And that's how this case will play out. If the duck owner was negligent, or had knowledge of the dangerous nature of this duck, and the duck's behavior foreseeably caused the injuries, the owner will be liable for all those injuries. A broken wrist and an injured rotator cuff have real value as damages, and could actually be "worth" the amount claimed. But the final amount will be determined using tangible medical records and bills -- not by a fanciful number in a pleading.

The law of animal liability is about to become more relevant than ever, as we are increasingly a society that insists upon people bringing their pets with them everywhere: work, restaurants and airports. Soon public places will be full of service poodles, service parrots and service iguanas -- until we just won't care about confirming whether they are really even service animals.

It will happen gradually, but within a few years we won't even notice that we are seated at a fine restaurant next to a German shepherd. Don't believe me? Did you imagine 10 years ago that dogs would be wandering around in airports, using the Cinnabon stand as a fire hydrant? It's coming. Adorable or not, they are still animals, and they still bite, or quack, or attack. I suppose we'll have to learn to bite back.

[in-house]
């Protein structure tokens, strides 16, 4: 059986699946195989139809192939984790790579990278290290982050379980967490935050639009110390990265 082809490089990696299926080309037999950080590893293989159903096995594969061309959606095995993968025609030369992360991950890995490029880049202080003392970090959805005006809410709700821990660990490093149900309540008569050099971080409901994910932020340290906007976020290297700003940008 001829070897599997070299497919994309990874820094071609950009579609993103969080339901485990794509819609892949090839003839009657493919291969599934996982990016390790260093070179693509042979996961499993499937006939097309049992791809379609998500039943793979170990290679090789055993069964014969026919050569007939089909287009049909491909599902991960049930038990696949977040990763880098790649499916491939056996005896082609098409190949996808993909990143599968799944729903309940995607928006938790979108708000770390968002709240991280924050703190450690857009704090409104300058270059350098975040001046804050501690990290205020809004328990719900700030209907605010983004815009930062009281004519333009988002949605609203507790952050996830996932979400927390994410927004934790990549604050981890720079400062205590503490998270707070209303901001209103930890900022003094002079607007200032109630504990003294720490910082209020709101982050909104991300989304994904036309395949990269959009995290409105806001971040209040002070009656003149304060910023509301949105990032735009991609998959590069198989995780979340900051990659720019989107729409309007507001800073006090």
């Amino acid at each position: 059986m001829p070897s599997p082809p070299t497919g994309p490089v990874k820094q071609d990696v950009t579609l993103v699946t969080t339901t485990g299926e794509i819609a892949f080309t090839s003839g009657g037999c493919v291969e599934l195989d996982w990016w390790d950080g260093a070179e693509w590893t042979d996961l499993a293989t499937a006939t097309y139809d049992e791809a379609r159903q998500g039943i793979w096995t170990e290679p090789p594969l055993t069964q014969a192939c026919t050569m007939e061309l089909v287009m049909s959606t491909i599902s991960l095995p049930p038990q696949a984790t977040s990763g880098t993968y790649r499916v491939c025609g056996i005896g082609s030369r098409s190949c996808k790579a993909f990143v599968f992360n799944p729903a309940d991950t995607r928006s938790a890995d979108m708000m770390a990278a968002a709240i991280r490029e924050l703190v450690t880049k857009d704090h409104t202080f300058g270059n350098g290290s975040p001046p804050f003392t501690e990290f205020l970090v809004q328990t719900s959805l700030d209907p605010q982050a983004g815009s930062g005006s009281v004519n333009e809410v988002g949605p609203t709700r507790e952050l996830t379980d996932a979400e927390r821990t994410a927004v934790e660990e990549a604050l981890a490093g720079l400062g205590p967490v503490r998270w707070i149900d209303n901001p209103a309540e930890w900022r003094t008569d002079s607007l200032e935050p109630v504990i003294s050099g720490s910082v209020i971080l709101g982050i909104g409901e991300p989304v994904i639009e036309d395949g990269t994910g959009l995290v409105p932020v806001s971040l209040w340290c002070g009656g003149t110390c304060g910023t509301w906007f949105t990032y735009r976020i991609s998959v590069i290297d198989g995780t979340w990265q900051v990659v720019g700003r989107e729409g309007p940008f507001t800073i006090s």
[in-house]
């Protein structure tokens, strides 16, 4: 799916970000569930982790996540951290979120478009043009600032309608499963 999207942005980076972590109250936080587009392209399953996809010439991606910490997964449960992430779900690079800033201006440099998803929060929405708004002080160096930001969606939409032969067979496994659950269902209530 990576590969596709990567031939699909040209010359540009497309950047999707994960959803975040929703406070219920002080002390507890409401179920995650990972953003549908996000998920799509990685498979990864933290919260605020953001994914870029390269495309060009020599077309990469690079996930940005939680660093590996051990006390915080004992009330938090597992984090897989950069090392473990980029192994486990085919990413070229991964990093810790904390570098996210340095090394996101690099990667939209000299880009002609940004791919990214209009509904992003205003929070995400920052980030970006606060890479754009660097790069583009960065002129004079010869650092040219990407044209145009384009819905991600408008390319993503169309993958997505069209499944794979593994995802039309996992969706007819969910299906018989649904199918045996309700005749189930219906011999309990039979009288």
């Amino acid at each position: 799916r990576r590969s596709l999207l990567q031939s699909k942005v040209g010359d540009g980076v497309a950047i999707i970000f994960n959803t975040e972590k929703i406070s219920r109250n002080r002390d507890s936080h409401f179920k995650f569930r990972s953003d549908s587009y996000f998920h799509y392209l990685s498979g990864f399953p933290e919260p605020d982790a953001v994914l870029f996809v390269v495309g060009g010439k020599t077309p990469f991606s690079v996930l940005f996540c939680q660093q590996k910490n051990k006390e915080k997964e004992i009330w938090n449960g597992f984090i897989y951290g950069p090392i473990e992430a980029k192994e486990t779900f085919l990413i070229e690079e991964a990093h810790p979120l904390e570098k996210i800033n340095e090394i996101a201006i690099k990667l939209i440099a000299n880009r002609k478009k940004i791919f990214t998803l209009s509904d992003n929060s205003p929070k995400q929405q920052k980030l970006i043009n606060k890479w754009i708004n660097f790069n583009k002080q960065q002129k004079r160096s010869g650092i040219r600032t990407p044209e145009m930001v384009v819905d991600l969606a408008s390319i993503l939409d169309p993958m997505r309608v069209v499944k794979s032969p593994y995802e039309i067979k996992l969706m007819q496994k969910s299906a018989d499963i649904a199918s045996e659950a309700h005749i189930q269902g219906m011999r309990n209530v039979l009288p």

Follow us on Twitter @CNNOpinion.

Join us on Facebook.com/CNNOpinion.

ADVERTISEMENT
Part of complete coverage on
August 25, 2014 -- Updated 1950 GMT (0350 HKT)
Julian Zelizer says it's not crazy to think Mitt Romney would be able to end up at the top of the GOP ticket in 2016.
August 25, 2014 -- Updated 2052 GMT (0452 HKT)
Roxanne Jones and her girlfriends would cheer from the sidelines for the boys playing Little League. But they really wanted to play. Now Mo'ne Davis shows the world that girls really can throw.
August 25, 2014 -- Updated 1629 GMT (0029 HKT)
Peter Bergen and Emily Schneider say a YouTube video apparently posted by ISIS seems to show that the group has a surveillance drone, highlighting a new reality: Terrorist groups have technology once only used by states
August 25, 2014 -- Updated 2104 GMT (0504 HKT)
Kimberly Norwood is a black mom who lives in an affluent neighborhood not far from Ferguson, but she has the same fears for her children as people in that troubled town do
August 22, 2014 -- Updated 2145 GMT (0545 HKT)
It apparently has worked for France, say Peter Bergen and Emily Schneider, but carries uncomfortable risks. When it comes to kidnappings, nations face grim options.
August 26, 2014 -- Updated 1727 GMT (0127 HKT)